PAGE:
Spanish GDP vs. Portuguese GDP

Friday, December 03, 2010

Here are two quick charts I've made to show the difference between Spanish and Portuguese with respect to which countries are most important when considering their current and future potential. Much more important than raw population is GDP and so that's what the charts will show.

Spanish has a total GDP of about $3.9 trillion in the countries where it is spoken as an official language. Spain is the largest and Mexico is next, but Mexican Spanish (or something very similar to it) is spoken quite a bit in the US as well, but unofficially everywhere except New Mexico and so that can't be factored into the chart. But if we could (and Puerto Rico as well) it would be even more fragmented.


Portuguese on the other hand has a total GDP of about $1.9 trillion in the countries where it is spoken as an official language, but the vast majority of this is Brazil, and after Portugal and Angola are factored in we've already almost reached 100%. This is quite similar to English, where the US GDP is the largest by far, and other countries like the UK are quite tiny in comparison. Wolfram Alpha for example shows how it looks:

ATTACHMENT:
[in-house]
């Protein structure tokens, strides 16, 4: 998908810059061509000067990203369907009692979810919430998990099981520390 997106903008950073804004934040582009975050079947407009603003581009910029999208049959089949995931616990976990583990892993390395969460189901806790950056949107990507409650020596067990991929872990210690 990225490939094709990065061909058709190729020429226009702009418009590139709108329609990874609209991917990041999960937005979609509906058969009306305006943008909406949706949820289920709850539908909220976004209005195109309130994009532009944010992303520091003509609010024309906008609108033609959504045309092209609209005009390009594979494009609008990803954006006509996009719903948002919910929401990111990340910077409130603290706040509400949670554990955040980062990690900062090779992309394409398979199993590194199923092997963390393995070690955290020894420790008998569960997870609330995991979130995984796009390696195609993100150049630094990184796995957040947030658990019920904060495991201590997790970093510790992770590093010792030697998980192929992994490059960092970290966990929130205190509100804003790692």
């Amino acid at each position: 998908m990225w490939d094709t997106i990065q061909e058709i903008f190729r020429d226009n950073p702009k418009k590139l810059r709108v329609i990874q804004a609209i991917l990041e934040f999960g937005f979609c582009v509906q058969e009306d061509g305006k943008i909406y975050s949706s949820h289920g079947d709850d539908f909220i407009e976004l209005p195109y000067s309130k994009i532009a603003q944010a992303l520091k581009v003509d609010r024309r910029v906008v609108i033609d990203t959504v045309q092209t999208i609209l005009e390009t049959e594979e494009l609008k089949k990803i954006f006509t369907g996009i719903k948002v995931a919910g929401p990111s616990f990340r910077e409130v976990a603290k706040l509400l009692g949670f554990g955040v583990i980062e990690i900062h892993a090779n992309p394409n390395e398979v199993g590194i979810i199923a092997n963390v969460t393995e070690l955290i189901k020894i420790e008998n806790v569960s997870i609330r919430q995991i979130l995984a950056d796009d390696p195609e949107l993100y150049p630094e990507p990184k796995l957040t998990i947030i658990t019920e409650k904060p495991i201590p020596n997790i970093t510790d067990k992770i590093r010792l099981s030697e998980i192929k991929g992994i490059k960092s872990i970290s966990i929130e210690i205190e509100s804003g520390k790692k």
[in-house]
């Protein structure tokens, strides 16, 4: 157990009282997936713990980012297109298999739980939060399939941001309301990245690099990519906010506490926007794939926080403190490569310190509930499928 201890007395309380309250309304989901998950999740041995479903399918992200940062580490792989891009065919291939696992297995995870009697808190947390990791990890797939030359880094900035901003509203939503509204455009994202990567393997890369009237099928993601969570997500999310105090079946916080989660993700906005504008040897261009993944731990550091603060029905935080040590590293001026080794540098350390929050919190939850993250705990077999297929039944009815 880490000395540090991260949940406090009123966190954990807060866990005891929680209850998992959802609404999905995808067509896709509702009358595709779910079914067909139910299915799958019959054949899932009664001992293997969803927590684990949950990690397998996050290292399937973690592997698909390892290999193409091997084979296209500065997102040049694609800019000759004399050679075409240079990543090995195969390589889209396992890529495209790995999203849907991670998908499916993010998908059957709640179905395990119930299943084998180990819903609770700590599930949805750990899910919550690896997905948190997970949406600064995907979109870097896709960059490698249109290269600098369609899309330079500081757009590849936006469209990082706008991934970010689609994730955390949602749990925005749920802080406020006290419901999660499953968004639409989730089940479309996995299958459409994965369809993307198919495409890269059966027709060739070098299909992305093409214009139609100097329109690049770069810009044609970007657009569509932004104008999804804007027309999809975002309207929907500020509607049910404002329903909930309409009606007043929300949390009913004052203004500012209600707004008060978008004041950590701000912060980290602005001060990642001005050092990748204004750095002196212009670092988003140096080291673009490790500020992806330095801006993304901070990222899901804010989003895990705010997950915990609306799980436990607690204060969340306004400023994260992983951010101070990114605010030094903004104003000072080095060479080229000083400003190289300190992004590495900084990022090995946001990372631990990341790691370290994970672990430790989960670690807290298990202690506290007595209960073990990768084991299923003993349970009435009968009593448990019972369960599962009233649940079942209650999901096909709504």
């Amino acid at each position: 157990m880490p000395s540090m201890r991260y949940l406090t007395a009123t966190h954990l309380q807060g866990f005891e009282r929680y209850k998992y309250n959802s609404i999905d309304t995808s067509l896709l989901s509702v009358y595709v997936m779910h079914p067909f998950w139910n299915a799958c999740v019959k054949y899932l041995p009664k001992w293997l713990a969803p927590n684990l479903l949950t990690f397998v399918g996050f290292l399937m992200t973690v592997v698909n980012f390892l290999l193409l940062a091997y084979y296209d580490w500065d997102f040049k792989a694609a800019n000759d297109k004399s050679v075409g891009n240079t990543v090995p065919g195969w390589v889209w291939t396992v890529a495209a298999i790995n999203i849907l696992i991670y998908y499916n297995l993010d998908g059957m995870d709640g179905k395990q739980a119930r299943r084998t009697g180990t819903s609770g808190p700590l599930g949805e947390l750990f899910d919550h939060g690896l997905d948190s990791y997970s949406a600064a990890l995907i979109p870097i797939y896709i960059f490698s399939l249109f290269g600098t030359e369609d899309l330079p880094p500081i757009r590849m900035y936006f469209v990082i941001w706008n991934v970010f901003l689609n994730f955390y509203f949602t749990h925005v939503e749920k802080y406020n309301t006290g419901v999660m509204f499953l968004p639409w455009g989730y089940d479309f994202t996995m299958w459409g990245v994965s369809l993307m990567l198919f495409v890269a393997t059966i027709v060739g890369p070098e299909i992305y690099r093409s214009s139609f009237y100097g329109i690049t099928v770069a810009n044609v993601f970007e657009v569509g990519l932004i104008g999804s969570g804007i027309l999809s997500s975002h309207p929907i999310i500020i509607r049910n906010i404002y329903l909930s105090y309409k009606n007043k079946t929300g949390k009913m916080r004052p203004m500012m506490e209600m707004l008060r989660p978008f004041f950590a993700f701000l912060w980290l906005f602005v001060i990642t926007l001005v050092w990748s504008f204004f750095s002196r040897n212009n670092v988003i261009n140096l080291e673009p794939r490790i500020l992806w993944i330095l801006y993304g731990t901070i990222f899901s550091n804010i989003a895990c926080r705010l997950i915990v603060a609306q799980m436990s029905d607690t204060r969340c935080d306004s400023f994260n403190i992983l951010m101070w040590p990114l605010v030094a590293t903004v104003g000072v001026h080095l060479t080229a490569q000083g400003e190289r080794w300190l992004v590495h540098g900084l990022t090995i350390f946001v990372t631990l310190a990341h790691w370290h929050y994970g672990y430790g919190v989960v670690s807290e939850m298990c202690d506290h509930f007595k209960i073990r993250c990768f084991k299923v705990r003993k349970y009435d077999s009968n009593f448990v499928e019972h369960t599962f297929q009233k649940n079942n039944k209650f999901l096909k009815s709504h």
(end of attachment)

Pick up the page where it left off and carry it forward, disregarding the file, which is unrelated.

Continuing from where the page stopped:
http://www.wolframalpha.com/input/?i=gdp+of+usa+/+(gdp+of+UK+%2B+gdp+of+Canada+%2B+gdp+of+Australia+%2B+gdp+of+Ireland+%2B+gdp+of+New+Zealand)

So here's Portuguese.

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